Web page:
According to a new study, which is also widely known in the black community, blacks are wrongly convicted more than whites. The report shows that while African Americans make up only 13% of the population they make up 47% of the 1,900 [total] exonerations in the prison system.
A record number of people, at least 166, were exonerated last year after being wrongly convicted of crimes, according to the most recent annual report from the National Registry of Exonerations.
It’s the third year in a row that data collected by a group of law schools showed a record number of exonerations in the U.S. — with 149 in 2015 and 125 the year before that.
Using information on exonerations going back to 1989, the latest report also shows that black people continue to be more likely to be wrongly convicted in America than people of other races. There is no standardized reporting system for exonerations, but the registry is the most complete national data collected on the subject.
Take the crime of murder. Last year, the report collected data on 52 people who were exonerated of murder. More than half of them, 28, were black.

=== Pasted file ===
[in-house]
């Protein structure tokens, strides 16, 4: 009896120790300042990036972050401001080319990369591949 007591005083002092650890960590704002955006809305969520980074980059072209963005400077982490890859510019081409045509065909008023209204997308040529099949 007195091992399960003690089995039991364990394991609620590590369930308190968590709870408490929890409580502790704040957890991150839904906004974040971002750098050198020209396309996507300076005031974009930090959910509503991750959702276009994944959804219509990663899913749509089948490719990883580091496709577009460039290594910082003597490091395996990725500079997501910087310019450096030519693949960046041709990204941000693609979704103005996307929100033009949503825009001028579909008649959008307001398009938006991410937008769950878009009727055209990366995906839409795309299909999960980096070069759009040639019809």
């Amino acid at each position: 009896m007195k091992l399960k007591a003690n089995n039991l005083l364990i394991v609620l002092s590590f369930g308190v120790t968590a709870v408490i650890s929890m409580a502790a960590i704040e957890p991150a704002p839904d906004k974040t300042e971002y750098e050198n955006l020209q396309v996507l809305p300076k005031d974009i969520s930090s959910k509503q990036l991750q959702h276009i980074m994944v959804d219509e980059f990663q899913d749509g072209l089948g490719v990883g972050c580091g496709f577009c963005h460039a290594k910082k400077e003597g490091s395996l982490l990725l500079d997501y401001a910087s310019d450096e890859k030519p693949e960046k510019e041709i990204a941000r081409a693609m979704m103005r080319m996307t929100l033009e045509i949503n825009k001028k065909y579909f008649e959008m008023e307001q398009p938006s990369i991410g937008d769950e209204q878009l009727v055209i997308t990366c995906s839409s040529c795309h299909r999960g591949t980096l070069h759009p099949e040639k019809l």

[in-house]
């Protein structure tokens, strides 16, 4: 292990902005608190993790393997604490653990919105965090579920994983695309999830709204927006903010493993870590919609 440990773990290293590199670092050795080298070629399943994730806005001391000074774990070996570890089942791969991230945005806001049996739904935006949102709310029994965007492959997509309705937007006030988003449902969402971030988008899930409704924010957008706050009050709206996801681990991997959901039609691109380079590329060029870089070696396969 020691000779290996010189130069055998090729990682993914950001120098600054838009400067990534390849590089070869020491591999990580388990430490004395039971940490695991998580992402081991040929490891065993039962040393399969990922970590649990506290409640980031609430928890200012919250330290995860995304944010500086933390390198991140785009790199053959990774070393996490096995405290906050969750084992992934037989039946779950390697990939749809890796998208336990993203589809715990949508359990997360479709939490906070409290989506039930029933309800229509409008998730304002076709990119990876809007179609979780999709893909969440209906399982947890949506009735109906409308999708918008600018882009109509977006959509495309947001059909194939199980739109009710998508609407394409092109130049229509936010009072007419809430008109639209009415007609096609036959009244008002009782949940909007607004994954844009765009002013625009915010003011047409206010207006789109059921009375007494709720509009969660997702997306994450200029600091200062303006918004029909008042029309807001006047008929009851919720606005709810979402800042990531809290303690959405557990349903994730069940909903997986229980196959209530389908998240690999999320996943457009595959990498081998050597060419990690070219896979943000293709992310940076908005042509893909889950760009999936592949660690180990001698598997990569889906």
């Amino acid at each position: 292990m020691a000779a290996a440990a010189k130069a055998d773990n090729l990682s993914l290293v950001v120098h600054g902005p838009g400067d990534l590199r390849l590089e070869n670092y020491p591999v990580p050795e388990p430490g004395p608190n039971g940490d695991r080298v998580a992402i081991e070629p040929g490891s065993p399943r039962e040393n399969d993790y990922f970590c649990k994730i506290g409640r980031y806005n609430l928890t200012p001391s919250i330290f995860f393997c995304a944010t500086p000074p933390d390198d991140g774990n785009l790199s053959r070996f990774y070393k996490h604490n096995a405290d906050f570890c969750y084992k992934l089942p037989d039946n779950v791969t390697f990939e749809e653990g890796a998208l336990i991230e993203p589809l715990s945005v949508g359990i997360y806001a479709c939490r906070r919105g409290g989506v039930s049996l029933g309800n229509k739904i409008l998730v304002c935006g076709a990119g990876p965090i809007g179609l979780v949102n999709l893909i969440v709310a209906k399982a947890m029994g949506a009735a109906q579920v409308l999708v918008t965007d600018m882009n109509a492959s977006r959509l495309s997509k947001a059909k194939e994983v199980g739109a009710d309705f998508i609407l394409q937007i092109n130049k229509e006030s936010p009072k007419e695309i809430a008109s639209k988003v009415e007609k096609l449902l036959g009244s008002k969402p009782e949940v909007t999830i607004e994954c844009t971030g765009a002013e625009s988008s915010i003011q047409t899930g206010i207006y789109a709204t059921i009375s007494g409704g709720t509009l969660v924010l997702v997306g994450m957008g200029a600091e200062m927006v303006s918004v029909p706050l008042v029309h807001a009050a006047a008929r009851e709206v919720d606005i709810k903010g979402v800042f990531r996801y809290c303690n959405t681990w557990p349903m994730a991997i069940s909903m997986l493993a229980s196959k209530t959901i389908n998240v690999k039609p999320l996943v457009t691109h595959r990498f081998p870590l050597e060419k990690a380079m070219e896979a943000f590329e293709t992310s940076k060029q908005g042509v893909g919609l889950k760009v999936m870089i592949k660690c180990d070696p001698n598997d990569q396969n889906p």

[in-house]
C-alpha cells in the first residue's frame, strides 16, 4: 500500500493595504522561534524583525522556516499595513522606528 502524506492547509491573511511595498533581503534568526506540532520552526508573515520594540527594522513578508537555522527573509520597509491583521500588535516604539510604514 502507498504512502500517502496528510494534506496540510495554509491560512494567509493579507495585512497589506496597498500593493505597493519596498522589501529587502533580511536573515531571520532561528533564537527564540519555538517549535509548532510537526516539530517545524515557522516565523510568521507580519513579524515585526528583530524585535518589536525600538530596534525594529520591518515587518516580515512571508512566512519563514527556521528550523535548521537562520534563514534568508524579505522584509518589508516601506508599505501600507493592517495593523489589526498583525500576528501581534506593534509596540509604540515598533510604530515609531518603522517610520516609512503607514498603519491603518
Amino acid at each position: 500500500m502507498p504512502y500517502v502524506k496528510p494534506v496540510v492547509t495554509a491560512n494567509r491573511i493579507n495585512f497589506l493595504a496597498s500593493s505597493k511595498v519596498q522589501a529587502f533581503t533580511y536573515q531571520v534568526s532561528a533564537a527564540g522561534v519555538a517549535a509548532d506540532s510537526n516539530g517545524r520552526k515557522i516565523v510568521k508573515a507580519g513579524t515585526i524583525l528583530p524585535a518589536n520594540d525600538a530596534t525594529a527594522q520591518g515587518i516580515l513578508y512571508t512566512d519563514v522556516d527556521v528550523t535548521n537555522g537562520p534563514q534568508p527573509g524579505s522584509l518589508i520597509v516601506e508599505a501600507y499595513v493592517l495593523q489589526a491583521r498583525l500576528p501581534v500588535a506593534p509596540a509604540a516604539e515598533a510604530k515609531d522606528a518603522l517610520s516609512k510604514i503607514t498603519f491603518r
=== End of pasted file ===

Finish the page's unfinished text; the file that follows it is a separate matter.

A companion report on race and wrongful conviction, also released Tuesday, states:
“African Americans are only 13% of the American population but a majority of innocent defendants wrongfully convicted of crimes and later exonerated. They constitute 47% of the 1,900 [total] exonerations listed in the National Registry of Exonerations (as of October 2016).”
One of those exonerated, Devontae Sanford, was 14 years old when four people were killed in a house in his Detroit neighborhood. The black teenager confessed to the killings and, despite testing negative for gunshot residue and not matching descriptions of the perpetrators provided by witnesses, he was convicted and sentenced to 37 to 90 years in prison.
Continue reading via NPR.